The proposed  2030 goal for North Carolina is  992 lbs CO2/ MWh. By comparison, North Carolina’s electric generating units reported 2012  emissions  of  1647 lbs CO2/ MWh. (Source: Congressional Research Service report.) The EPA rule would require North Carolina to reduce CO2 emissions from:

1647 lbs of CO2 per megawatt hour  of electricity generated by fossil fuel EGUs


992 lbs of CO2 per megawatt hour of electricity generated by fossil fuel EGUs + estimated new renewable energy generation+ new or preserved nuclear capacity+ electricity generation avoided by energy efficiency measures

The Clean Power Plan goal does not require  North Carolina power plants to reduce CO2 emissions by 40%.  The rule requires the state’s  electric generation  system  as a whole to  meet demand for electric power at a 40% lower rate of CO2 emissions.


The draft EPA  rule  requires  states to  use four “building blocks” to comply; the building blocks correspond to the factors EPA used to calculate each state’s  CO2 reduction goal:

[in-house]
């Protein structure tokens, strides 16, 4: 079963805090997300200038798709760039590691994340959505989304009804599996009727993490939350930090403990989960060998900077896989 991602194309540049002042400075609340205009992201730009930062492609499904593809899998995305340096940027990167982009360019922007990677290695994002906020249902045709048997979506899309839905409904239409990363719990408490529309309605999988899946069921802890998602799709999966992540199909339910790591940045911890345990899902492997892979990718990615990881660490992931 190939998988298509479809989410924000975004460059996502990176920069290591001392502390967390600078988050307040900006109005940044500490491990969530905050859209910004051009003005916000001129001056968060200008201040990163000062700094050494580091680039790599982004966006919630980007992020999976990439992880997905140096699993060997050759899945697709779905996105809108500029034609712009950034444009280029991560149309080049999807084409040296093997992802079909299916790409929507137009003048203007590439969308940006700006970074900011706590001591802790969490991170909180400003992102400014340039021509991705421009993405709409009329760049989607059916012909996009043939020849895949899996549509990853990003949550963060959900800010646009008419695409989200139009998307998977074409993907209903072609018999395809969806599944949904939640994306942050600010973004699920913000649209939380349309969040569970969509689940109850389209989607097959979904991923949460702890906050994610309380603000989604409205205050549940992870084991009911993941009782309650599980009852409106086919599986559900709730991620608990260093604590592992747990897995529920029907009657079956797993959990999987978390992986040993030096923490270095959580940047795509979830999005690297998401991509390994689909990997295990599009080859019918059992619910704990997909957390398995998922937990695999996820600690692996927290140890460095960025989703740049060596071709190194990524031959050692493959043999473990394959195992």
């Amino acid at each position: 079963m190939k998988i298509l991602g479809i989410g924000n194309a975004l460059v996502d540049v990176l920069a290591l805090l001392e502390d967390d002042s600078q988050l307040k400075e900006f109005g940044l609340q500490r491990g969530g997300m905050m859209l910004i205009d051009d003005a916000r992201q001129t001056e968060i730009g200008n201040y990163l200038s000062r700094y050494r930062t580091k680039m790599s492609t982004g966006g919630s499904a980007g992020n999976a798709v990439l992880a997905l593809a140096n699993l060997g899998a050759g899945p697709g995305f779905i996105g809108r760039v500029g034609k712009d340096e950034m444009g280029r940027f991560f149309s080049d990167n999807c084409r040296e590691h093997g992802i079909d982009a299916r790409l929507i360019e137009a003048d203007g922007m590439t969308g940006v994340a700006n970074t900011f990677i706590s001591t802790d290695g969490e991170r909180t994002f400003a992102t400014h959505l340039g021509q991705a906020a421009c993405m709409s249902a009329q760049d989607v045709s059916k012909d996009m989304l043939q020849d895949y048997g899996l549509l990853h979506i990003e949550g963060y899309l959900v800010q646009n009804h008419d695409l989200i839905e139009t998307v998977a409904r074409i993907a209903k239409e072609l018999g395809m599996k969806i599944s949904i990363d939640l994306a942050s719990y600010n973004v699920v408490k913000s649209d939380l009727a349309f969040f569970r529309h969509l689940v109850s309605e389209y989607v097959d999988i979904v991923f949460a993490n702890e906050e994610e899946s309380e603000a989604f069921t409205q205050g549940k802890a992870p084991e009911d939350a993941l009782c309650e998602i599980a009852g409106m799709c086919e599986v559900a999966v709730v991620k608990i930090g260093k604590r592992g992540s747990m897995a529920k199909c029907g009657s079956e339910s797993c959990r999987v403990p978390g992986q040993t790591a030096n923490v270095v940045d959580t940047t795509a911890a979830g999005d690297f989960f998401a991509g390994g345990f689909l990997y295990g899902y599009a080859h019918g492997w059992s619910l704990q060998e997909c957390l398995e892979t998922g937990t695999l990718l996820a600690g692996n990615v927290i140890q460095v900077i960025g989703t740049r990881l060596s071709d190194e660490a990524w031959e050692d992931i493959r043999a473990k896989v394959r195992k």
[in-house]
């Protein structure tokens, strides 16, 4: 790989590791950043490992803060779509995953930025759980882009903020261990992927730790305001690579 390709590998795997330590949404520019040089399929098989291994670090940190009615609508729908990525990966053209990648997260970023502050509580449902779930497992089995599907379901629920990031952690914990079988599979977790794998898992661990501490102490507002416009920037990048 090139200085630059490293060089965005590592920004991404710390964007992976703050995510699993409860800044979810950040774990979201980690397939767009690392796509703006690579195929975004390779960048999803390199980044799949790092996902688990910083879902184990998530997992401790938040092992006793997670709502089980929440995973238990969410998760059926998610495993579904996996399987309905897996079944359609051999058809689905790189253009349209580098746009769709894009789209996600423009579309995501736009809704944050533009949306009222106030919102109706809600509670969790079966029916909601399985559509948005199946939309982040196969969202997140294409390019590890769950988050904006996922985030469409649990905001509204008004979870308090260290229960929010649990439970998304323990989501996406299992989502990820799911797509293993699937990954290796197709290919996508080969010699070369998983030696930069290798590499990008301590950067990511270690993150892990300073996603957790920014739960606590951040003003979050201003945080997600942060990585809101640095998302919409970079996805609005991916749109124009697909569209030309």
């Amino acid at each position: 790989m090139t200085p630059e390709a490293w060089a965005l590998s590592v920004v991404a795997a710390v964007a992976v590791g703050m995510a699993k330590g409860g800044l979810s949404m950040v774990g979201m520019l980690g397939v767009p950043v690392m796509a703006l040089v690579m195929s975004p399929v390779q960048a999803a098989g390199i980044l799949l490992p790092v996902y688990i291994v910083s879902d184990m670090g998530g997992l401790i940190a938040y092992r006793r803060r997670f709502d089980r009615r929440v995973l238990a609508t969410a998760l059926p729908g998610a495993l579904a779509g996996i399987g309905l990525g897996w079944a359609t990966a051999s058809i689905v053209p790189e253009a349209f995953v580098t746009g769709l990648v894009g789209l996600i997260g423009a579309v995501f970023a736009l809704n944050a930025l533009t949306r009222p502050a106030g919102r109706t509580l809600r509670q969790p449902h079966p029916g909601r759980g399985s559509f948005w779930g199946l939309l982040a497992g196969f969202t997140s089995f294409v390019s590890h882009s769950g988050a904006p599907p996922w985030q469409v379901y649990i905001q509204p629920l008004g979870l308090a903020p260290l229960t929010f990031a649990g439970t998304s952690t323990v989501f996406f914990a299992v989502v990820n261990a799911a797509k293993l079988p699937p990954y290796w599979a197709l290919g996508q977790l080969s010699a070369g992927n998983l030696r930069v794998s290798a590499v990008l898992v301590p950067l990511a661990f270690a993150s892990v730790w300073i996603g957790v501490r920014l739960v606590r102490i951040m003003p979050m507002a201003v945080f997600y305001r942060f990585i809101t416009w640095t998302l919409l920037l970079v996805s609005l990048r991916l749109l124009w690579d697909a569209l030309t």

1. Increased heat efficiency at EGUs —  EPA has  assumed each EGU can achieve  6% improvement in heat efficiency.

2. Increased “dispatch” of power generation from higher emission coal-fired units to lower emission Natural Gas Combined Cycle (NGCC) plants —   EPA has assumed every NGCC  unit can be operated at 70% utilization.

3. Increased generation of electricity from renewable sources and new or preserved nuclear generation.  EPA has estimated the  potential for growth in renewable energy generation and new or preserved nuclear generation individually for each state.

4. Energy efficiency measures to lower demand,  measured by  megawatt hours of generation avoided. EPA set a  goal of increasing demand-side efficiency by 1.5% annually.

The individual building block goals set out for each state are not requirements. EPA  used  these assumptions and estimates  to calculate  each state’s  CO2 reduction goal, but  the rule allows a state to weight the  building blocks differently in  its  compliance plan.  For example,  difficulty meeting EPA’s expectations  for demand-side energy efficiency can be offset  by increasing renewable energy generation (or vice-versa).